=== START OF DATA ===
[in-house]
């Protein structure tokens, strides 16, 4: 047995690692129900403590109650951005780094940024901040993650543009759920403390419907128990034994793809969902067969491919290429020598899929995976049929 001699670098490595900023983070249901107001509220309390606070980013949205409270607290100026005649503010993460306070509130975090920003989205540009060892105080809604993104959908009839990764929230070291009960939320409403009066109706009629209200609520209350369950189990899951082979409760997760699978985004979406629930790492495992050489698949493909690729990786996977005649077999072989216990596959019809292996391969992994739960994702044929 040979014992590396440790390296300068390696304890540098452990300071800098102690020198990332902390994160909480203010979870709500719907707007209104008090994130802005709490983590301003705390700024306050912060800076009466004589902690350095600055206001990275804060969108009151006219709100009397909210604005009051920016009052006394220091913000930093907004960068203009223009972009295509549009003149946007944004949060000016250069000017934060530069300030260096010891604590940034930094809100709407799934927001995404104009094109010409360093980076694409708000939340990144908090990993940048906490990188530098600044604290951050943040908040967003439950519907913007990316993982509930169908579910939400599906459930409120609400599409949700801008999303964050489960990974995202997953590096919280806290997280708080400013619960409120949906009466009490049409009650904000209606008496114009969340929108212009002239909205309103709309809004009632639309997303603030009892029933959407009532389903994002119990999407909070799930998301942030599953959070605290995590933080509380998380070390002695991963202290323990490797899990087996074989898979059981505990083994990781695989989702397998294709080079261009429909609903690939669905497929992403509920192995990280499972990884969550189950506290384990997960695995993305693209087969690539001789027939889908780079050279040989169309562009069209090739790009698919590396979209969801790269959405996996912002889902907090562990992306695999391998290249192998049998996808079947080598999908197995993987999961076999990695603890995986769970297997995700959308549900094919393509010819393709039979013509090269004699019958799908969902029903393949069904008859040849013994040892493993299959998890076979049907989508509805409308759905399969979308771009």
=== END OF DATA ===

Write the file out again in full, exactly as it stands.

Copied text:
[in-house]
């Protein structure tokens, strides 16, 4: 047995690692129900403590109650951005780094940024901040993650543009759920403390419907128990034994793809969902067969491919290429020598899929995976049929 001699670098490595900023983070249901107001509220309390606070980013949205409270607290100026005649503010993460306070509130975090920003989205540009060892105080809604993104959908009839990764929230070291009960939320409403009066109706009629209200609520209350369950189990899951082979409760997760699978985004979406629930790492495992050489698949493909690729990786996977005649077999072989216990596959019809292996391969992994739960994702044929 040979014992590396440790390296300068390696304890540098452990300071800098102690020198990332902390994160909480203010979870709500719907707007209104008090994130802005709490983590301003705390700024306050912060800076009466004589902690350095600055206001990275804060969108009151006219709100009397909210604005009051920016009052006394220091913000930093907004960068203009223009972009295509549009003149946007944004949060000016250069000017934060530069300030260096010891604590940034930094809100709407799934927001995404104009094109010409360093980076694409708000939340990144908090990993940048906490990188530098600044604290951050943040908040967003439950519907913007990316993982509930169908579910939400599906459930409120609400599409949700801008999303964050489960990974995202997953590096919280806290997280708080400013619960409120949906009466009490049409009650904000209606008496114009969340929108212009002239909205309103709309809004009632639309997303603030009892029933959407009532389903994002119990999407909070799930998301942030599953959070605290995590933080509380998380070390002695991963202290323990490797899990087996074989898979059981505990083994990781695989989702397998294709080079261009429909609903690939669905497929992403509920192995990280499972990884969550189950506290384990997960695995993305693209087969690539001789027939889908780079050279040989169309562009069209090739790009698919590396979209969801790269959405996996912002889902907090562990992306695999391998290249192998049998996808079947080598999908197995993987999961076999990695603890995986769970297997995700959308549900094919393509010819393709039979013509090269004699019958799908969902029903393949069904008859040849013994040892493993299959998890076979049907989508509805409308759905399969979308771009």